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The Riot Grrrl Collection at the Fales Library: Collection Development Policy

Overview of the Riot Grrrl Collection at the Fales Library & Special Collections at New York University.

Riot Grrrl Collection Development Policy

Updated January 2016

I. Purpose

The Fales Library & Special Collections serves as the repository for special collections materials in the Elmer Bobst Library at New York University, and is committed to preserving the artistic expression of relevant cultural movements in their original formats, including books, manuscripts, archives, audiovisual materials, and electronic records. Fales complements the collection policies of NYU's general stacks by supplying primary resources for scholarly research, and by prospectively collecting works that will become important historical evidence, documenting changes in expressive culture.

The Riot Grrrl Collection documents the evolution of the Riot Grrrl movement and adjacent activism, particularly in the years between 1989 and 1996. Because Riot Grrrl was (and is) both a political and a cultural movement, its output includes writing, music, performance, film, activism, photography, video, and original art, as well as documentation of activism and performance. Since the founding of the Collection in 2009, the collection mandate has expanded to included documentation of queer and feminist activism and performance that emerged from or was inspired by Riot Grrrl in the late 1990s.

This research collection provides primary resources for scholars who are interested in feminism, punk activism, queer theory, gender theory, DIY culture, and music history.

II. Scope

1. General Guidelines

Although some Riot Grrrl groups were organized and met regularly, Riot Grrrl was not an entirely unified movement. Meetings were similar to the consciousness-raising groups of second-wave feminism, but because Riot Grrrl was disseminated via a network of fanzines and touring bands, it manifested as an attitude and a lifestyle that is difficult to contain or define. Riot Grrrl became a very loose-knit group of not only fanzine writers and musicians, but also budding teen activists, female promoters, artists, concertgoers and journalists. A collection development strategy that is not overly rigid serves best for documenting this informally structured and evolving movement and its adjacent scenes.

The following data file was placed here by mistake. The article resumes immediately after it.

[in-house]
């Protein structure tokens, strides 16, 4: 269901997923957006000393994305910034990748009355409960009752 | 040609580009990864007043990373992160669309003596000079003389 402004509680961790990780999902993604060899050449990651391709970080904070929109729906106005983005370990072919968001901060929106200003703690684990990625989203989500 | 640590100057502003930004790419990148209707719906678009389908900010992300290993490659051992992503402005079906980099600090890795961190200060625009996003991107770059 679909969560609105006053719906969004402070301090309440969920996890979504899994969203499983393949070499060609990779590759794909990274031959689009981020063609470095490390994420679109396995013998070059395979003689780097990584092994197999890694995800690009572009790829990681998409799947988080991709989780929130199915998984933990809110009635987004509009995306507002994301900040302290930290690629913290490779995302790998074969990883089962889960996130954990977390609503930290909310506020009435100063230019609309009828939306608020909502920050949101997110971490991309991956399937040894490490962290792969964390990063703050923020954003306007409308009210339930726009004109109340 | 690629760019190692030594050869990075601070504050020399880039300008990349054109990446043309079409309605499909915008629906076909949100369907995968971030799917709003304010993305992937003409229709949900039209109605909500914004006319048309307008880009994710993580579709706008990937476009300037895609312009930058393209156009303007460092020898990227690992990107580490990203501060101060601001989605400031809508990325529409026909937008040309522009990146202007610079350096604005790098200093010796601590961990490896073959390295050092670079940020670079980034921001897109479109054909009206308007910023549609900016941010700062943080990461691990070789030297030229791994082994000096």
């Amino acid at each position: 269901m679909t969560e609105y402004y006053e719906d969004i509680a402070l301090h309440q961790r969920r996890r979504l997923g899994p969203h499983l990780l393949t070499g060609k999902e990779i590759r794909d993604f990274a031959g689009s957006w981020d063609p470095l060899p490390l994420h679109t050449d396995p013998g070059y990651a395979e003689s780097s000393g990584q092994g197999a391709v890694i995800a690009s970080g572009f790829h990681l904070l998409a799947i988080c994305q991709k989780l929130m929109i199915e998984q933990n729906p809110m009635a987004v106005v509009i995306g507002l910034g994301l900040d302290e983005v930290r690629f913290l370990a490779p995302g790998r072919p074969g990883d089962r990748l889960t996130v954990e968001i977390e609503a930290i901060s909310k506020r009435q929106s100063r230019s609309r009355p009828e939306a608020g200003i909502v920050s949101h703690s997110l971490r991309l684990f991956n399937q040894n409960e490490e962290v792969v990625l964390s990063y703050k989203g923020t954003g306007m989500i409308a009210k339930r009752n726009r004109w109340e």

2. Chronological and Geographical Aspects

The Riot Grrrl Collection attempts to document the artistic production and activism of the Riot Grrrl movement from 1989 through 1996, as well as related scenes and activism. For the early years, the geographical area of collecting is somewhat limited to the Washington D.C. and Olympia, Washington areas. However, because ideas were disseminated by touring bands and via a network of fanzines, and then later via the popular press, Riot Grrrl groups were quickly formed throughout North America and the United Kingdom; by the end of the collecting period there was a strong national and international network of Riot Grrrl groups, bands and zines, and the scope of collecting is therefore international.

While the initial mandate of the Riot Grrrl Collection was to focus on Riot Grrrl and related scenes between 1989 and 1996, the collection has expanded to include feminist and queer activism emerging from or inspired by Riot Grrrl, queercore, and queer performance in the late 1990s.

3. Primary and Secondary Literature

Fales collects primary materials such as personal papers, original works and publications, the archives of organizations, film, photographs, video, and related ephemera. The Fales Library will collect secondary materials where appropriate.

4. Types of Materials

The primary area of collecting is the personal papers of those involved in the founding and early years of Riot Grrrl and in the creation of early Riot Grrrl zines, music, art and activism, as well as adjacent scenes like queercore. This includes both personal and “working” diaries and notebooks, correspondence, artwork, audio and video recordings, photographs, clippings, and flyers, as well as any source materials relating to the creation of artworks, writings, fanzines, bands, performances or events. We are also interested in the archives of organizations, such as galleries or performance spaces that hosted Riot Grrrl events. While personal papers will by nature contain fanzines, flyers, and media documentation, secondary collections may include a general fanzine collection, a flyer collection, and a media collection.

III. Preservation

A primary goal of the Fales Library is to make non-textual media such as film, audio and video recordings available to researchers. Many of the media holdings associated with the Riot Grrrl Collection, however, will need preservation treatment before they can be made accessible. These efforts aim to ensure the long-term preservation of the library’s media collections, while also enabling researcher access through the creation of access copies.

 

 

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